Scotland Yard would not confirm the footballer's name but said: "A 41-year-old man was cautioned today for perverting the course of justice".
To be cautioned, you have to admit the offence. The going rate for an offence such as this is custody, but Mr. Footballer has got a caution. This was decided administratively, in private, and by public servants without intervention by an impartial and independent judiciary.
But hey, just think of the goals he scored. To those of you who aren't famous and who don't play football, I repeat my advice not to try to lie your way out of a speeding ticket, because you may well go to prison as a result. To the rich sporty and famous, don't bother lads. The Prosecution Team will see you all right.
This is a bloody outrage.

Tuesday, July 24, 2007

They Do Things Differently In America (no. 872)

I stumbled across this blog, and it certainly gave me something to think about. Prosecutors in parts of the USA are, it seems, to be allowed to go into court armed (or 'tooled up' as they say on my patch).
The idea of knowingly allowing weapons to be taken into court is stupid enough; but by prosecutors? Most of the CPS I deal with are people I would not trust to feed my goldfish, even if I had any goldfish. If they turn up in my court packing heat - I'm going to look for something - anything - safer to do in my spare time..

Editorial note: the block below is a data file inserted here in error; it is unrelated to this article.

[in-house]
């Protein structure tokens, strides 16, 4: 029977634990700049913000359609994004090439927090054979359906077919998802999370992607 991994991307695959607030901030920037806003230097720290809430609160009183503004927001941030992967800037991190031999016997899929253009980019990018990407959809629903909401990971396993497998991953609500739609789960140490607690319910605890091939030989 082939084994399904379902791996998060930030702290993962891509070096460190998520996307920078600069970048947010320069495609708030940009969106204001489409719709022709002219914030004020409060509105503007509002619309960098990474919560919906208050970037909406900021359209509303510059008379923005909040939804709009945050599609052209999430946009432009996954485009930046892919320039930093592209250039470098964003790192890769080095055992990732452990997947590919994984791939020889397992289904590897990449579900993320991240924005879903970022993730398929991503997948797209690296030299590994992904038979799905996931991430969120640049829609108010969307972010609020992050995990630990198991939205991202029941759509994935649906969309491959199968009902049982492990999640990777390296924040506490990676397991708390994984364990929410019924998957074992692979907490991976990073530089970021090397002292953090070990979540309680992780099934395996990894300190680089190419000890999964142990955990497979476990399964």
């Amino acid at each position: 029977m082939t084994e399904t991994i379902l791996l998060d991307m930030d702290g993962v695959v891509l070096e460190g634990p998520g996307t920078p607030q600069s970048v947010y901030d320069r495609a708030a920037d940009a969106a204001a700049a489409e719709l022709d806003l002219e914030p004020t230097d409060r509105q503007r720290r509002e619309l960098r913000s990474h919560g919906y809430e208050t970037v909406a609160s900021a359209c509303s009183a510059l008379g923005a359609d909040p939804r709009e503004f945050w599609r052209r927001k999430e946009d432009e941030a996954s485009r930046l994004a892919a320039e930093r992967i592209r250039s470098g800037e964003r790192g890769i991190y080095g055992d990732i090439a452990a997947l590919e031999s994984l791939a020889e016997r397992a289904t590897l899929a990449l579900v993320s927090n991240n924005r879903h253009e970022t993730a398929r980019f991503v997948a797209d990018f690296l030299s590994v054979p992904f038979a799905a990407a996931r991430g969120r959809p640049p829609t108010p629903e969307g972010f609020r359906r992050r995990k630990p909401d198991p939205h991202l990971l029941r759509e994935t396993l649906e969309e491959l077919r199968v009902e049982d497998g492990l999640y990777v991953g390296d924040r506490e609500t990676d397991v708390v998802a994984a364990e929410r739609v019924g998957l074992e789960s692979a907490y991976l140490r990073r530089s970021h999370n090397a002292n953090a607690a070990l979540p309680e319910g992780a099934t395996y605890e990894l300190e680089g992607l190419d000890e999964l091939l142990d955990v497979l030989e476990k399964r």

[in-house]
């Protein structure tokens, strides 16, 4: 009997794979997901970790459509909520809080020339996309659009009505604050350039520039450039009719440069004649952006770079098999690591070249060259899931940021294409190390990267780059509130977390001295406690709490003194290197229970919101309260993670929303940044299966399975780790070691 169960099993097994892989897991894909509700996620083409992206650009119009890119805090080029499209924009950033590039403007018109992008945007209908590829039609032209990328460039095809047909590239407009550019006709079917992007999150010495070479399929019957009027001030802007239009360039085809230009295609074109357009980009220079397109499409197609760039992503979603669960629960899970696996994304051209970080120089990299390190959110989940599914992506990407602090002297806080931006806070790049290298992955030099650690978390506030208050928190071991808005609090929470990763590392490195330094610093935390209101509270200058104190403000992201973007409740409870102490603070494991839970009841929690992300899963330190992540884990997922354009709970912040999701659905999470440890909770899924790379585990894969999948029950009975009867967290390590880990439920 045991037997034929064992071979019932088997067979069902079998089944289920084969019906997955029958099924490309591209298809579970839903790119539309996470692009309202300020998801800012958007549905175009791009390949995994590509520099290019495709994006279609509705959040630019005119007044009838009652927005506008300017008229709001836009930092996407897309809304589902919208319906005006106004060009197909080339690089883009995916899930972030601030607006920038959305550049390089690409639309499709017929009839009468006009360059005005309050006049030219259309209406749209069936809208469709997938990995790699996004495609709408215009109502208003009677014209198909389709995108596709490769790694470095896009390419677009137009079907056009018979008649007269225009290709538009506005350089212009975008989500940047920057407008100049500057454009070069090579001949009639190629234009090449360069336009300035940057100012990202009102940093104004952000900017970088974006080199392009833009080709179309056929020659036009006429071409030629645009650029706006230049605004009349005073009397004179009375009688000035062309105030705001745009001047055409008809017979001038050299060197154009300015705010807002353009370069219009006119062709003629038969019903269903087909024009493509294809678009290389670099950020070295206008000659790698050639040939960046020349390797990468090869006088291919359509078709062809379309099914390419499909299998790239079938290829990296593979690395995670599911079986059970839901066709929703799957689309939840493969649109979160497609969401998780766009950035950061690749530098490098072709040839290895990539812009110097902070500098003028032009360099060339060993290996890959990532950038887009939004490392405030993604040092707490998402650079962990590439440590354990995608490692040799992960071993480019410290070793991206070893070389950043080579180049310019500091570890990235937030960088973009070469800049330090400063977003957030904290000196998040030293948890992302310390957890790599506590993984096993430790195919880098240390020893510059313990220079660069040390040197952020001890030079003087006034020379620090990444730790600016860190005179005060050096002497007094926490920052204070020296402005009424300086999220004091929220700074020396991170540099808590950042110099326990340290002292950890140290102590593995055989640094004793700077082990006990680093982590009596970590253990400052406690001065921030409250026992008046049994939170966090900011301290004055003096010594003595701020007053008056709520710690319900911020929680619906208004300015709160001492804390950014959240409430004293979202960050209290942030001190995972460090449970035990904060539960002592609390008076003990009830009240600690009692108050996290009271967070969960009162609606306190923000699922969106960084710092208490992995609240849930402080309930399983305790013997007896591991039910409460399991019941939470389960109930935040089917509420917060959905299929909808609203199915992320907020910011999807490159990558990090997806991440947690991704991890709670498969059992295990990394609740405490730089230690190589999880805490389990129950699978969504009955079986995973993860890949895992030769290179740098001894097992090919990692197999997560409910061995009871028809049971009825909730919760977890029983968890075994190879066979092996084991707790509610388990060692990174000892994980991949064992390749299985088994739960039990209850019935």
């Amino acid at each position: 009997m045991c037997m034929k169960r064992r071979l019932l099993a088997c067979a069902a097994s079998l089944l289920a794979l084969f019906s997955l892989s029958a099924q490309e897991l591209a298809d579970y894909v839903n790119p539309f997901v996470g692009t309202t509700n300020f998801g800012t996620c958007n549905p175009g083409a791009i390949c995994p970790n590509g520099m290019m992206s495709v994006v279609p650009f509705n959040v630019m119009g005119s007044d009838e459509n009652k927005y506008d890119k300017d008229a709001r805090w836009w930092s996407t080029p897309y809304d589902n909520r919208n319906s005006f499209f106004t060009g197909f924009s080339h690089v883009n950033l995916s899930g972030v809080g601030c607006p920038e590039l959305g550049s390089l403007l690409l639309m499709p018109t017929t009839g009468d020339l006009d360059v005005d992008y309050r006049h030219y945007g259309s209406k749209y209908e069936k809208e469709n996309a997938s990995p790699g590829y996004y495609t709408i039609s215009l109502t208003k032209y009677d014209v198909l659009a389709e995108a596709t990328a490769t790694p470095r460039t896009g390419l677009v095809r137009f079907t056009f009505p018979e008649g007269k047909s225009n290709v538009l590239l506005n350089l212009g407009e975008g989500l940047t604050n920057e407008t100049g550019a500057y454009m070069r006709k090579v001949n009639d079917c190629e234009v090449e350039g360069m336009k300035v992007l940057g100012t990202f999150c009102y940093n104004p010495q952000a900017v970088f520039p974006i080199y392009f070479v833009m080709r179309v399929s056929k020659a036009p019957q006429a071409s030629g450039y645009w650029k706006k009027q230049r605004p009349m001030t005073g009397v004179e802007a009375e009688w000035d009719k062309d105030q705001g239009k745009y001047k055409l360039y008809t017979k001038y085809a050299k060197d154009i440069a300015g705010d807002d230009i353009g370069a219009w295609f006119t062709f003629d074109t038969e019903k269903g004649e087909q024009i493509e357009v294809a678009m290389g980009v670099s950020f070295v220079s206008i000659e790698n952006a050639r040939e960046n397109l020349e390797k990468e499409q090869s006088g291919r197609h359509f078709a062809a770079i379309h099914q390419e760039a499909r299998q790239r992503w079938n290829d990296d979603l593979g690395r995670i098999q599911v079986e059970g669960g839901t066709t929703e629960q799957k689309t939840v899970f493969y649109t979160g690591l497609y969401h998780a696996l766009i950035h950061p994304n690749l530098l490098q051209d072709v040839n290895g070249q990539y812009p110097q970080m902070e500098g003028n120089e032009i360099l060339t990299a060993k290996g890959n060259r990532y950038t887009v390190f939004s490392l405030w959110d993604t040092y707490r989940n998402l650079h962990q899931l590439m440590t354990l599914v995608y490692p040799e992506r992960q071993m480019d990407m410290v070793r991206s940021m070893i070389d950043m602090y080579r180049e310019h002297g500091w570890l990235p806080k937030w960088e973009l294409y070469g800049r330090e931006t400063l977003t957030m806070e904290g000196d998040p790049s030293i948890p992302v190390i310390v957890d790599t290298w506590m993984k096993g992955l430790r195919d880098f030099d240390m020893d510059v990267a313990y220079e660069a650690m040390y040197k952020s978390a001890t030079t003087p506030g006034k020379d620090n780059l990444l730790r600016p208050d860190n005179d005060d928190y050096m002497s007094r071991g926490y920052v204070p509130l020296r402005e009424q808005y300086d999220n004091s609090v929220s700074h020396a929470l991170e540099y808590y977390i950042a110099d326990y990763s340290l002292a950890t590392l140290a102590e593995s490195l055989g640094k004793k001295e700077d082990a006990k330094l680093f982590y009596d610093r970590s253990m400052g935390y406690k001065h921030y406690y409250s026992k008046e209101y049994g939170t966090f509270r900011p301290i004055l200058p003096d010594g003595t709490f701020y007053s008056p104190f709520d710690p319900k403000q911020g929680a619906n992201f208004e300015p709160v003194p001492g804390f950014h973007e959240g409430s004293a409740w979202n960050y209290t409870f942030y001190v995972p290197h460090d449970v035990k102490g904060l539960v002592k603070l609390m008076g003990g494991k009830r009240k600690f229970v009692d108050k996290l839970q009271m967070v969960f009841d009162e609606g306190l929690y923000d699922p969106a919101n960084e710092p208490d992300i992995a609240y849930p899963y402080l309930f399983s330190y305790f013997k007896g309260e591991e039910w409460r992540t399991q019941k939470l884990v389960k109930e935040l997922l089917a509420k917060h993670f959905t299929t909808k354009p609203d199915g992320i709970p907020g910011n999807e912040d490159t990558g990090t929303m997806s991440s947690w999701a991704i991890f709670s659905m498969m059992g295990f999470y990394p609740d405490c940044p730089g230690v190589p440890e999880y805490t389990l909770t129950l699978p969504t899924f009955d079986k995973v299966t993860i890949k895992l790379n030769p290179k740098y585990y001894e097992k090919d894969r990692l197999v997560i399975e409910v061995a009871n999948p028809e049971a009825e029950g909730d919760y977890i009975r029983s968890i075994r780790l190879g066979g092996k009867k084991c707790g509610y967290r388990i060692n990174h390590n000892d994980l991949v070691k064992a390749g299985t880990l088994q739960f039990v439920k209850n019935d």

Saturday, July 21, 2007

English As She Is Spoke (Revisited)

A couple of years ago I posted this. My good friend Jones has just returned from France, and he kindly brought me a menu from the (apparently excellent) Hostellerie de la Poste in Avallon. Aside from the unlikely name for a posh hotel (can you think of one in England named after the Post Office?) the English descriptions of the dishes on the very tempting menu are exotic to say the least. The Menu Classique looks wonderful, as it should for 50€ a pop, boisson non compris. How do you fancy any of these?

Spotted ham pot "house" radishes crunching with the mustard emulsion, or
Marbled ocean in its frost with grasses of summer and balsamic vinaigrette, or
Eggs poached in red wine with compotée of leeks, plugs and mushrooms, or
Gun of lamb roasted in crust of grass, juice to rosemary and vegetables of provence, or
Choice of refined cheeses with whish, or
Thousand sheet with tepid roast apple and its purée lacté with caramel, or
Tart sanded with the pears vigneronnes and bays of blackcurrant to sweet almonds.
There is more, but I think that I have given you a taste. M.Francois-Xavier Gross is by all accounts a damn good chef, but he would do himself a favour if he hired a young English trainee before going to print on the next menu.
When I was recently in Brittany there were plenty of duff translations on offer, so much so that I would always ask for the French menu if I were offered the Anglais version, but it is only when the cuisine becomes very haute indeed that the heights of absurdity are scaled.

A Nice Day

There's nothing to beat a nice straightforward trial, especially when it gets off to a 10 am start with no complications, and moves to a verdict at 3.45 pm and a sentence twenty minutes later. That's what I was given this week and it was a welcome change from several heavy days in the remand court. It was an allegation of Common Assault, and the issues were mostly factual - who did what, and was he acting reasonably when he did it?